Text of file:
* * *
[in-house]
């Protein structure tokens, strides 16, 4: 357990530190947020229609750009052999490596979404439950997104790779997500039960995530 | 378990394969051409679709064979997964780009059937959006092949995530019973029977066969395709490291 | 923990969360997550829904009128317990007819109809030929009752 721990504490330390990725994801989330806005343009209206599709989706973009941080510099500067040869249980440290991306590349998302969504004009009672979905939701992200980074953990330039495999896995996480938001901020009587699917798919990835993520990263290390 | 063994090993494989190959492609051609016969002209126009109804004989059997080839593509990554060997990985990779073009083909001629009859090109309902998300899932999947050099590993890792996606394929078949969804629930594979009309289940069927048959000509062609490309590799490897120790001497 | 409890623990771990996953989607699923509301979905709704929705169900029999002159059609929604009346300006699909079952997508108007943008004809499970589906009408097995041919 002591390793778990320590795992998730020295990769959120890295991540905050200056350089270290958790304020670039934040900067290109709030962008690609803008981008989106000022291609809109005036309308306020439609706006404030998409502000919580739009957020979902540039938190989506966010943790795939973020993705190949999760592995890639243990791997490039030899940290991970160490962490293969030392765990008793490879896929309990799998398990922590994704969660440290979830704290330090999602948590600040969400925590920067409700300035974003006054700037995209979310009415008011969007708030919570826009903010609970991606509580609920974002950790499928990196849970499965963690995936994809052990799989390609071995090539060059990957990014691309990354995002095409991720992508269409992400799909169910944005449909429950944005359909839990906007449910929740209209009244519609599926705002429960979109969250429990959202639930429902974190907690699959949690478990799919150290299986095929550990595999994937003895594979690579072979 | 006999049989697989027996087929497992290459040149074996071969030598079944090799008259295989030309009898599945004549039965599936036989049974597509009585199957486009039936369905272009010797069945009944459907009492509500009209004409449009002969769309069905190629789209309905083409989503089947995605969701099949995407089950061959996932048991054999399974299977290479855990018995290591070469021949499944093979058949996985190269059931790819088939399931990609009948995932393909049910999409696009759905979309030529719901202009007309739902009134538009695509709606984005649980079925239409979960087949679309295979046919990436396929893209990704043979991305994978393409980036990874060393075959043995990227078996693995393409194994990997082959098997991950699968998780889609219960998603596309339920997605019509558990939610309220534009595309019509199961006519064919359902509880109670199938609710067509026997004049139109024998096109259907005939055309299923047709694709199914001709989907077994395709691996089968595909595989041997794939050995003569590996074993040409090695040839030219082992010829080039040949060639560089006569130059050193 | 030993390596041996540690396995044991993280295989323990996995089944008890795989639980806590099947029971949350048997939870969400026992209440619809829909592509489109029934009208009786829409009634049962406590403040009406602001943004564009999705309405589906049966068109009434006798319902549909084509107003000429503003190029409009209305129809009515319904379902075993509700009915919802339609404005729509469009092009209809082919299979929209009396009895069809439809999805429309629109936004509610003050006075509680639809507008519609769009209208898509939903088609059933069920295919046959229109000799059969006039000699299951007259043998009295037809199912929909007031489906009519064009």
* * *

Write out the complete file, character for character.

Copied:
[in-house]
């Protein structure tokens, strides 16, 4: 357990530190947020229609750009052999490596979404439950997104790779997500039960995530 | 378990394969051409679709064979997964780009059937959006092949995530019973029977066969395709490291 | 923990969360997550829904009128317990007819109809030929009752 721990504490330390990725994801989330806005343009209206599709989706973009941080510099500067040869249980440290991306590349998302969504004009009672979905939701992200980074953990330039495999896995996480938001901020009587699917798919990835993520990263290390 | 063994090993494989190959492609051609016969002209126009109804004989059997080839593509990554060997990985990779073009083909001629009859090109309902998300899932999947050099590993890792996606394929078949969804629930594979009309289940069927048959000509062609490309590799490897120790001497 | 409890623990771990996953989607699923509301979905709704929705169900029999002159059609929604009346300006699909079952997508108007943008004809499970589906009408097995041919 002591390793778990320590795992998730020295990769959120890295991540905050200056350089270290958790304020670039934040900067290109709030962008690609803008981008989106000022291609809109005036309308306020439609706006404030998409502000919580739009957020979902540039938190989506966010943790795939973020993705190949999760592995890639243990791997490039030899940290991970160490962490293969030392765990008793490879896929309990799998398990922590994704969660440290979830704290330090999602948590600040969400925590920067409700300035974003006054700037995209979310009415008011969007708030919570826009903010609970991606509580609920974002950790499928990196849970499965963690995936994809052990799989390609071995090539060059990957990014691309990354995002095409991720992508269409992400799909169910944005449909429950944005359909839990906007449910929740209209009244519609599926705002429960979109969250429990959202639930429902974190907690699959949690478990799919150290299986095929550990595999994937003895594979690579072979 | 006999049989697989027996087929497992290459040149074996071969030598079944090799008259295989030309009898599945004549039965599936036989049974597509009585199957486009039936369905272009010797069945009944459907009492509500009209004409449009002969769309069905190629789209309905083409989503089947995605969701099949995407089950061959996932048991054999399974299977290479855990018995290591070469021949499944093979058949996985190269059931790819088939399931990609009948995932393909049910999409696009759905979309030529719901202009007309739902009134538009695509709606984005649980079925239409979960087949679309295979046919990436396929893209990704043979991305994978393409980036990874060393075959043995990227078996693995393409194994990997082959098997991950699968998780889609219960998603596309339920997605019509558990939610309220534009595309019509199961006519064919359902509880109670199938609710067509026997004049139109024998096109259907005939055309299923047709694709199914001709989907077994395709691996089968595909595989041997794939050995003569590996074993040409090695040839030219082992010829080039040949060639560089006569130059050193 | 030993390596041996540690396995044991993280295989323990996995089944008890795989639980806590099947029971949350048997939870969400026992209440619809829909592509489109029934009208009786829409009634049962406590403040009406602001943004564009999705309405589906049966068109009434006798319902549909084509107003000429503003190029409009209305129809009515319904379902075993509700009915919802339609404005729509469009092009209809082919299979929209009396009895069809439809999805429309629109936004509610003050006075509680639809507008519609769009209208898509939903088609059933069920295919046959229109000799059969006039000699299951007259043998009295037809199912929909007031489906009519064009």